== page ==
The Victorian Farmers Federation has welcomed the State Government’s decision to abandon rules that restricted wild dog control including baiting for wild dogs in national parks and other crown land.
The VFF has long advocated for greater flexibility in wild dog control and the removal of the three kilometre livestock protection buffer, which has limited wild dog control on crown land.
Baiting restrictions eased on national parks
VFF president Peter Tuohey said at it stands, doggers can only bait and trap dogs three kilometres beyond the fence-line into the government’s (crown) land, unless they have a permit from their own department.
“But now the government has committed to remove this requirement, which will allow doggers to go beyond three kilometres, right into parks and other crown land to lay baits for wild dogs.
“It’s a great win for the community as it now gives doggers the ability to track dogs and lay baits where they’re needed, not where bureaucratic rules dictate,” he said.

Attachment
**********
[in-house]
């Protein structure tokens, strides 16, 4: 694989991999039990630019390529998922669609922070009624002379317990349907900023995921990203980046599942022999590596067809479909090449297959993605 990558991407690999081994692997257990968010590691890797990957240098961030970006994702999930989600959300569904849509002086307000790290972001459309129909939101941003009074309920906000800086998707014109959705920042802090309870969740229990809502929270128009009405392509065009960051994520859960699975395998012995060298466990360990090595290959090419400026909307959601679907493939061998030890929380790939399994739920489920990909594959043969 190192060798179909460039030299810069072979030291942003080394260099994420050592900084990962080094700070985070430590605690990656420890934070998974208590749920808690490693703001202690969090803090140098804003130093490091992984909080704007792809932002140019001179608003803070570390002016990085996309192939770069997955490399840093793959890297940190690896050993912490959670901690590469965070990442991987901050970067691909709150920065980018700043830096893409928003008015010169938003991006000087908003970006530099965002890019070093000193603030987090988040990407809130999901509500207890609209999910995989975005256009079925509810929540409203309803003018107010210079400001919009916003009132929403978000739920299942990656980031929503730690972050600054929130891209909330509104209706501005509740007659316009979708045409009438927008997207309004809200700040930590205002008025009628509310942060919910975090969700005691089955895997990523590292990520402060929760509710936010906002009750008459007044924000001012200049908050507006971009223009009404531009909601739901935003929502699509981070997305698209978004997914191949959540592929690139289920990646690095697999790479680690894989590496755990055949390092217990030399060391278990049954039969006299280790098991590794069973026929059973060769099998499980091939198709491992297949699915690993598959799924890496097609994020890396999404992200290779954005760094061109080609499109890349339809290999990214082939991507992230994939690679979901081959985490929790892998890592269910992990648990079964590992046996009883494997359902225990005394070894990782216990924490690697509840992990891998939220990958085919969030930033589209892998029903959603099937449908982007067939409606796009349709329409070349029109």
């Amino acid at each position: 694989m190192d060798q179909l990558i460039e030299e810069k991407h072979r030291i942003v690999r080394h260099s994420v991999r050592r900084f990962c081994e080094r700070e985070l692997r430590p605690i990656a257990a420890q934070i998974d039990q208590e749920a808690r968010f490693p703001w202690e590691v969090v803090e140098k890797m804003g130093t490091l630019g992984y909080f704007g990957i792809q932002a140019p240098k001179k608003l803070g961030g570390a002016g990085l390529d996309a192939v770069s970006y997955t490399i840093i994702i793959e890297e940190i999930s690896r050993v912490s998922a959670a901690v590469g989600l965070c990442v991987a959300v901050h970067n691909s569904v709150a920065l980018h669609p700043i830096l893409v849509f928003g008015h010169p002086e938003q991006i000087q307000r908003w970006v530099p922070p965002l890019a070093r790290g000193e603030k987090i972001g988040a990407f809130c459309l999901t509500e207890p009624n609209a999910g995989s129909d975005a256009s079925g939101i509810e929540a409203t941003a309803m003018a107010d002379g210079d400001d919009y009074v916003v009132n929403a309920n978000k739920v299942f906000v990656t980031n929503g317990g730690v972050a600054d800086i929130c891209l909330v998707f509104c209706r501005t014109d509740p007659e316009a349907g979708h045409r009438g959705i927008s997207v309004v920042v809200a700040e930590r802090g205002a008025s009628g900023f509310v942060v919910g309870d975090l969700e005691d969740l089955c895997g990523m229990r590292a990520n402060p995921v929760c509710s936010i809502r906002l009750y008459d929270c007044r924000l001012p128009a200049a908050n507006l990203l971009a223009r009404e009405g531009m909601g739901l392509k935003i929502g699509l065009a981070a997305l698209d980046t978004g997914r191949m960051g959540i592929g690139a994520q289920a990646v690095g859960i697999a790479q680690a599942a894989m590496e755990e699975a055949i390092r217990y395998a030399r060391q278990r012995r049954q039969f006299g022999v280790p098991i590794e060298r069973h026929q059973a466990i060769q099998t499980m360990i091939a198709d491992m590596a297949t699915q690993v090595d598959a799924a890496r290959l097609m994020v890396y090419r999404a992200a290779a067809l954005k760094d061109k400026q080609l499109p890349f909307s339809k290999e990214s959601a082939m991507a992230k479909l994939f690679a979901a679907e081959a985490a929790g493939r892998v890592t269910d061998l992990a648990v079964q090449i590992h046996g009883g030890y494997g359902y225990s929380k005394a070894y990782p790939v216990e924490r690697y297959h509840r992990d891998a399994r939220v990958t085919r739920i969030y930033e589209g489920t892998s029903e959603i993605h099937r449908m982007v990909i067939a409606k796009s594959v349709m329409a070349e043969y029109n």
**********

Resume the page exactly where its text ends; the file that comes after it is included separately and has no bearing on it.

“Wild dogs don’t just hang around fence lines, they travel vast distances to attack livestock, which means you need the flexibility to lay baits where they’re needed,” Mr Tuohey said.
Aerial baiting now a possibility – Tuohey
The change also opens up the possibility of expanded aerial baiting in future, which is currently limited to the three kilometre livestock protection buffer, the VFF said.
“This is something the VFF has been fighting long and hard for and it would be great to see aerial baiting expanded,” Mr Tuohey said.